Governor David Paterson of New York thinks that the election of Barack Obama as the first black president of the United States will be positive in the extreme for upward-aspiring black elected officials and politicians around the country.
Unless it isn’t.
“If Senator McCain doesn’t turn out to be so great, well, he is just on a list of presidents that didn’t turn out to be so great,” Mr. Paterson said in a telephone interview on Oct. 14. “If Senator Obama doesn’t turn out to be so great, though unfair, it will probably manifest the destiny of others.”
Mr. Paterson, the first black governor of New York, added that it was invariably the case that “because they are the first, a little more attention will be paid to how they fare.”
Mr. Paterson made clear in no uncertain terms that he believes Mr. Obama’s presidency, should it indeed occur, would be a very successful one, and that his political and intellectual talents made him uniquely suited to turn the country around.
But he also suggested that sometimes outside events, like the Iran hostage crisis that felled President Jimmy Carter, can “dictate circumstances.” And that if an Obama administration fell short of its goals, even because of circumstances outside its control, the consequences would not be limited to Mr. Obama alone.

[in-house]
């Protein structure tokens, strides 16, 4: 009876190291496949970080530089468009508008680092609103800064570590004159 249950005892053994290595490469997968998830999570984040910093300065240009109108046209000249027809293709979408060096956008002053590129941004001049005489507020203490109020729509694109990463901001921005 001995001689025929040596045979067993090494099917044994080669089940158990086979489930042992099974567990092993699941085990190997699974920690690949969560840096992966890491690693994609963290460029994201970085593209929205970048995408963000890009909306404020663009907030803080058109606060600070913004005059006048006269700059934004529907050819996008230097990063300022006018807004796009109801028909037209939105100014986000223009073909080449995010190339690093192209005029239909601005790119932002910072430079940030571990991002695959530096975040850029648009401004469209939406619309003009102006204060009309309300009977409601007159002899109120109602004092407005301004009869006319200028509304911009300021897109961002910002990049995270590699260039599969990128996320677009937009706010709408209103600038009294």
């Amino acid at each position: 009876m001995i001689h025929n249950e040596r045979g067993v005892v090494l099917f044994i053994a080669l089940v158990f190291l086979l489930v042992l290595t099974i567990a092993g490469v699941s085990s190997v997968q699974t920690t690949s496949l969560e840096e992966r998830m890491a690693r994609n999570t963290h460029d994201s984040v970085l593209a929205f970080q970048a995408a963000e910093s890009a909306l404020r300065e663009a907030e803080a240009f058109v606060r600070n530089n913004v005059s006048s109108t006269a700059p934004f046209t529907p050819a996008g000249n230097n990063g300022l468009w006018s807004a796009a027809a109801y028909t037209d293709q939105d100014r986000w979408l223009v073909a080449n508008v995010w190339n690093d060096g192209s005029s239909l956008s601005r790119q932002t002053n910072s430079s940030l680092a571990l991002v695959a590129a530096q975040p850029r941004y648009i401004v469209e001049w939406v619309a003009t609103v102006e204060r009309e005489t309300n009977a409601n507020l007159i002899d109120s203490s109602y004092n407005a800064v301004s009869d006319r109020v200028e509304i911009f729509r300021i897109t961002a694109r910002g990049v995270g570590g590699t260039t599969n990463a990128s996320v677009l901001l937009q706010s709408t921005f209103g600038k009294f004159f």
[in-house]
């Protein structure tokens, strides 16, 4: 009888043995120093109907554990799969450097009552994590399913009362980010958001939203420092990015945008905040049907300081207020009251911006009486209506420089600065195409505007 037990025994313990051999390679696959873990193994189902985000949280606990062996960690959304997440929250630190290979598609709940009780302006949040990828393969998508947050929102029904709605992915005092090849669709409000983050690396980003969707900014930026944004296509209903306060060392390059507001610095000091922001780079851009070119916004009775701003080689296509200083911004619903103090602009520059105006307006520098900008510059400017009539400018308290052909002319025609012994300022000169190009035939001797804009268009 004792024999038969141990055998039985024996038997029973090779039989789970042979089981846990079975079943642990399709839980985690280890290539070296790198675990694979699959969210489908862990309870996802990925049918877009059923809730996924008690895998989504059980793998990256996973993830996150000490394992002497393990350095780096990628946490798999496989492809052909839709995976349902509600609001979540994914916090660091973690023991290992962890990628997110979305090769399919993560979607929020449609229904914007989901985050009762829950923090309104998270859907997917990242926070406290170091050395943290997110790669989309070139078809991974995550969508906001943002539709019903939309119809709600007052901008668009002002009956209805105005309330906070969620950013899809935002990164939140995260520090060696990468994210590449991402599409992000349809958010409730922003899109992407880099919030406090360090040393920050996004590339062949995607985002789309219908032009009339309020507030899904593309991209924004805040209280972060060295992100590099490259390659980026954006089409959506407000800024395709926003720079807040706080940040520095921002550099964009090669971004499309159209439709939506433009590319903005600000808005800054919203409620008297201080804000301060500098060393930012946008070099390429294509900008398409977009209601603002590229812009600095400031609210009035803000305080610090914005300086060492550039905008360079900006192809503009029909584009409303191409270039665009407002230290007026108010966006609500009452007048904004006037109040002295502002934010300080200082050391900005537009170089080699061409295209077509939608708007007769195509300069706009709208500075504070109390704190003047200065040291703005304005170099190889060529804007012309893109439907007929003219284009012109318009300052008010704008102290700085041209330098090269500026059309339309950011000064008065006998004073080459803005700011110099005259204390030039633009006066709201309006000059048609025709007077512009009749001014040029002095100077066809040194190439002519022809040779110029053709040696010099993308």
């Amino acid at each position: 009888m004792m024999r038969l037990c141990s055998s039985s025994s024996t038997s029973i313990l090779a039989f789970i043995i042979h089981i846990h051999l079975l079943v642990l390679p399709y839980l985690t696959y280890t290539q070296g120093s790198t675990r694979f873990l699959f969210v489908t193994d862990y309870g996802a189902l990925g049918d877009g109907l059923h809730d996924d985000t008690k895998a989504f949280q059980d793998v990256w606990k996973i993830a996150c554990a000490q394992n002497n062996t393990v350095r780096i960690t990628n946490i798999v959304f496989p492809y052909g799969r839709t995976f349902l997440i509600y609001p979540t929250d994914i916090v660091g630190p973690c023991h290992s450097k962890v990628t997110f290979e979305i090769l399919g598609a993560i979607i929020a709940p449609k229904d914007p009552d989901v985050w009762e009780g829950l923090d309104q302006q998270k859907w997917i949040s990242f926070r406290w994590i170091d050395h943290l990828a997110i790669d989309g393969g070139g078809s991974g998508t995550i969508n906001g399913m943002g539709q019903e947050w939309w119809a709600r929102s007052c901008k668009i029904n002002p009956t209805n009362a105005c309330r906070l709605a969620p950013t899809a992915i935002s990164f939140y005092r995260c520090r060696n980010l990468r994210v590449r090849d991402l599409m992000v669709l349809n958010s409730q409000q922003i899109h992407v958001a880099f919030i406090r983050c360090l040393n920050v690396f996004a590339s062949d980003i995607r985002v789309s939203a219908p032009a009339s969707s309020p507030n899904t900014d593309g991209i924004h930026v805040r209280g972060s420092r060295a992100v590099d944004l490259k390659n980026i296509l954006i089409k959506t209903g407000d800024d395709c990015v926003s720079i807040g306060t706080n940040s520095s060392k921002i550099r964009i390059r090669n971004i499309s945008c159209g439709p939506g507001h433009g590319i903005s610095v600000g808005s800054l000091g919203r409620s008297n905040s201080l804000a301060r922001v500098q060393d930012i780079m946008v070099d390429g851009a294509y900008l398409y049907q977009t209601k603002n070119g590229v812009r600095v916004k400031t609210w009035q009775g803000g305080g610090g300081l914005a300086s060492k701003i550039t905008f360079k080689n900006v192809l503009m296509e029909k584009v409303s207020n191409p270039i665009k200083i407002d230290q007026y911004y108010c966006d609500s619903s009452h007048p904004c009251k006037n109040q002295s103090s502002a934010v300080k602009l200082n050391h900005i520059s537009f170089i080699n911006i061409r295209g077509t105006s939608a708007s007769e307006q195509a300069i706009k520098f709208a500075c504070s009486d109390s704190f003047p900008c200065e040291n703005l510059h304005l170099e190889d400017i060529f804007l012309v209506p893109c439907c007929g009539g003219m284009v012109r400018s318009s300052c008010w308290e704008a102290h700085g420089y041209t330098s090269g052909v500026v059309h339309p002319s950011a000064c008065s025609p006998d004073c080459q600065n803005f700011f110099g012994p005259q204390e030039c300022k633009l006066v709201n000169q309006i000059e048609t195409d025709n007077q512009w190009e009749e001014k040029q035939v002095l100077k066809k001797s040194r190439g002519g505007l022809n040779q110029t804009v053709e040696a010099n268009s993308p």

“Are the aspirations of others connected to him? Perhaps,” said Mr. Paterson.
Mr. Paterson argued that the success Mr. Obama has achieved already is indicative of the fact that the country has matured. He also said that the very fact of Mr. Obama’s election, a “historic presidency,” would ultimately make even voters who don’t support him more used to the idea of a black leader.
“I think that a president commands so much attention and gets to be seen every day—it’s almost like the guest at the dinner table,” said Mr. Paterson. “Every couple of days, you see the president doing something that whether an Obama presidency was considered hugely successful or somewhat disappointing, just the mere relationship he would have with the American people would go a long way to improving relations.”
Another way in which Mr. Obama’s election would affect the black political establishment, Mr. Paterson suggested, would be to challenge it to find a new way to talk about civil rights and race in America.
“It removes that ultimate criticism that, you know, America never recognized anybody,” he said. “If you elect a black president, a lot of that rhetoric has to stop. It doesn’t mean that there is full equality. But just the kind of terse criticism you would hear in the past—it ridicules it. It makes it harder to make up excuses. So in other words, it’s going to have to be a lot more of self-empowerment, because a self-empowering person became president. So it’s going to put a lot more pressure on African-American leaders to produce.”
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